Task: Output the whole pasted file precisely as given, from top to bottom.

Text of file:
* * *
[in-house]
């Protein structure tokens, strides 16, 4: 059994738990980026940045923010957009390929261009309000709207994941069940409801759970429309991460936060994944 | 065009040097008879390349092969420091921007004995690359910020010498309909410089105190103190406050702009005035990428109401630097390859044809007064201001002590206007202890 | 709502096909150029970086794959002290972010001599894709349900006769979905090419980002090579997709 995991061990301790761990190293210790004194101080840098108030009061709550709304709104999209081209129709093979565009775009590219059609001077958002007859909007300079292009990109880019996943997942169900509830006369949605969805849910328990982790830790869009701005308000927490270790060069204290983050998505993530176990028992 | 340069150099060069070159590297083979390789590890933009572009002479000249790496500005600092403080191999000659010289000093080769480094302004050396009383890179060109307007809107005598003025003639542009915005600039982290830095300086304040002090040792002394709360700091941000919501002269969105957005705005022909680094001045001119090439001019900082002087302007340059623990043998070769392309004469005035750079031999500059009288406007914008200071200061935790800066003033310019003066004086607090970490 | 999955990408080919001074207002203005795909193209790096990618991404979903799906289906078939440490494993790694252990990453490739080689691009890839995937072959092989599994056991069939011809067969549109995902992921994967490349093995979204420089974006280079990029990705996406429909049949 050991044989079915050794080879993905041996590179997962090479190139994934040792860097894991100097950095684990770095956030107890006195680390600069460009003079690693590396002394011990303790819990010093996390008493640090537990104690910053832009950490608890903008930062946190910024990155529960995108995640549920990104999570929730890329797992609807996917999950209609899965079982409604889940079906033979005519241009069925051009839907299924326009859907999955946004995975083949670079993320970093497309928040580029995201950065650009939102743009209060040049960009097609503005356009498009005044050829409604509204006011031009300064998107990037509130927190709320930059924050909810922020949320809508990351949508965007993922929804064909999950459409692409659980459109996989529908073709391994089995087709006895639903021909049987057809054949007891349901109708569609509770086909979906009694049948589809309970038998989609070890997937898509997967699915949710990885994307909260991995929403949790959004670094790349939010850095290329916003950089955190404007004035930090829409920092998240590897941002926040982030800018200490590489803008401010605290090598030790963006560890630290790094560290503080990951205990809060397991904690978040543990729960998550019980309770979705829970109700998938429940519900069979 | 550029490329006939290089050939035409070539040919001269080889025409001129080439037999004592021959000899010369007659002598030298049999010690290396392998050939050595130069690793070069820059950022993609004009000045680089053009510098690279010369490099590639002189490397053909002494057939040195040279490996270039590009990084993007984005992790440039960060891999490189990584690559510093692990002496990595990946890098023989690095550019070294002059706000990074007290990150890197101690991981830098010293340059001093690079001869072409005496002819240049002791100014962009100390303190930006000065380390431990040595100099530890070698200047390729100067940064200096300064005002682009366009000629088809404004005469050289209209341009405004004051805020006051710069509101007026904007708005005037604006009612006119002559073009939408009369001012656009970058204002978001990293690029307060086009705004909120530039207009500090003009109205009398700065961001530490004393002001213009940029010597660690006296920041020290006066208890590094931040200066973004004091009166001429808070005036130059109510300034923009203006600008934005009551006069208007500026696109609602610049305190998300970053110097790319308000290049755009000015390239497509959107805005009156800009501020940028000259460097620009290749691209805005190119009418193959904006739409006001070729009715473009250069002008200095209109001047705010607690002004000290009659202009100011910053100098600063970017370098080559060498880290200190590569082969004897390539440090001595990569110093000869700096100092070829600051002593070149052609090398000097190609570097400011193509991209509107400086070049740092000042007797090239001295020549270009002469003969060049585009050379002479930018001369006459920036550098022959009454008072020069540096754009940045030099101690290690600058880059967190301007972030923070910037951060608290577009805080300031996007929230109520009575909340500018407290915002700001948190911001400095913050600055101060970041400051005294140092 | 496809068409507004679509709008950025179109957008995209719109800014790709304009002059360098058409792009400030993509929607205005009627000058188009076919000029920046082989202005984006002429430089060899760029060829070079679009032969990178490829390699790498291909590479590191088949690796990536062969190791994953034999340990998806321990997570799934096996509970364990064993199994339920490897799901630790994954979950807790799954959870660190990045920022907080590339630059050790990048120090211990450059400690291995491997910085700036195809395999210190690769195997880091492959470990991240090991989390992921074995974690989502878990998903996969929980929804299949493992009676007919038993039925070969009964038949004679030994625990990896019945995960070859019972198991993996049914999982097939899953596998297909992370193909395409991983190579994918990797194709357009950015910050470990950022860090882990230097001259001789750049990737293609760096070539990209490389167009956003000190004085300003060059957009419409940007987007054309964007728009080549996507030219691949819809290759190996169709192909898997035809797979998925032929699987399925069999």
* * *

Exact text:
[in-house]
């Protein structure tokens, strides 16, 4: 059994738990980026940045923010957009390929261009309000709207994941069940409801759970429309991460936060994944 | 065009040097008879390349092969420091921007004995690359910020010498309909410089105190103190406050702009005035990428109401630097390859044809007064201001002590206007202890 | 709502096909150029970086794959002290972010001599894709349900006769979905090419980002090579997709 995991061990301790761990190293210790004194101080840098108030009061709550709304709104999209081209129709093979565009775009590219059609001077958002007859909007300079292009990109880019996943997942169900509830006369949605969805849910328990982790830790869009701005308000927490270790060069204290983050998505993530176990028992 | 340069150099060069070159590297083979390789590890933009572009002479000249790496500005600092403080191999000659010289000093080769480094302004050396009383890179060109307007809107005598003025003639542009915005600039982290830095300086304040002090040792002394709360700091941000919501002269969105957005705005022909680094001045001119090439001019900082002087302007340059623990043998070769392309004469005035750079031999500059009288406007914008200071200061935790800066003033310019003066004086607090970490 | 999955990408080919001074207002203005795909193209790096990618991404979903799906289906078939440490494993790694252990990453490739080689691009890839995937072959092989599994056991069939011809067969549109995902992921994967490349093995979204420089974006280079990029990705996406429909049949 050991044989079915050794080879993905041996590179997962090479190139994934040792860097894991100097950095684990770095956030107890006195680390600069460009003079690693590396002394011990303790819990010093996390008493640090537990104690910053832009950490608890903008930062946190910024990155529960995108995640549920990104999570929730890329797992609807996917999950209609899965079982409604889940079906033979005519241009069925051009839907299924326009859907999955946004995975083949670079993320970093497309928040580029995201950065650009939102743009209060040049960009097609503005356009498009005044050829409604509204006011031009300064998107990037509130927190709320930059924050909810922020949320809508990351949508965007993922929804064909999950459409692409659980459109996989529908073709391994089995087709006895639903021909049987057809054949007891349901109708569609509770086909979906009694049948589809309970038998989609070890997937898509997967699915949710990885994307909260991995929403949790959004670094790349939010850095290329916003950089955190404007004035930090829409920092998240590897941002926040982030800018200490590489803008401010605290090598030790963006560890630290790094560290503080990951205990809060397991904690978040543990729960998550019980309770979705829970109700998938429940519900069979 | 550029490329006939290089050939035409070539040919001269080889025409001129080439037999004592021959000899010369007659002598030298049999010690290396392998050939050595130069690793070069820059950022993609004009000045680089053009510098690279010369490099590639002189490397053909002494057939040195040279490996270039590009990084993007984005992790440039960060891999490189990584690559510093692990002496990595990946890098023989690095550019070294002059706000990074007290990150890197101690991981830098010293340059001093690079001869072409005496002819240049002791100014962009100390303190930006000065380390431990040595100099530890070698200047390729100067940064200096300064005002682009366009000629088809404004005469050289209209341009405004004051805020006051710069509101007026904007708005005037604006009612006119002559073009939408009369001012656009970058204002978001990293690029307060086009705004909120530039207009500090003009109205009398700065961001530490004393002001213009940029010597660690006296920041020290006066208890590094931040200066973004004091009166001429808070005036130059109510300034923009203006600008934005009551006069208007500026696109609602610049305190998300970053110097790319308000290049755009000015390239497509959107805005009156800009501020940028000259460097620009290749691209805005190119009418193959904006739409006001070729009715473009250069002008200095209109001047705010607690002004000290009659202009100011910053100098600063970017370098080559060498880290200190590569082969004897390539440090001595990569110093000869700096100092070829600051002593070149052609090398000097190609570097400011193509991209509107400086070049740092000042007797090239001295020549270009002469003969060049585009050379002479930018001369006459920036550098022959009454008072020069540096754009940045030099101690290690600058880059967190301007972030923070910037951060608290577009805080300031996007929230109520009575909340500018407290915002700001948190911001400095913050600055101060970041400051005294140092 | 496809068409507004679509709008950025179109957008995209719109800014790709304009002059360098058409792009400030993509929607205005009627000058188009076919000029920046082989202005984006002429430089060899760029060829070079679009032969990178490829390699790498291909590479590191088949690796990536062969190791994953034999340990998806321990997570799934096996509970364990064993199994339920490897799901630790994954979950807790799954959870660190990045920022907080590339630059050790990048120090211990450059400690291995491997910085700036195809395999210190690769195997880091492959470990991240090991989390992921074995974690989502878990998903996969929980929804299949493992009676007919038993039925070969009964038949004679030994625990990896019945995960070859019972198991993996049914999982097939899953596998297909992370193909395409991983190579994918990797194709357009950015910050470990950022860090882990230097001259001789750049990737293609760096070539990209490389167009956003000190004085300003060059957009419409940007987007054309964007728009080549996507030219691949819809290759190996169709192909898997035809797979998925032929699987399925069999």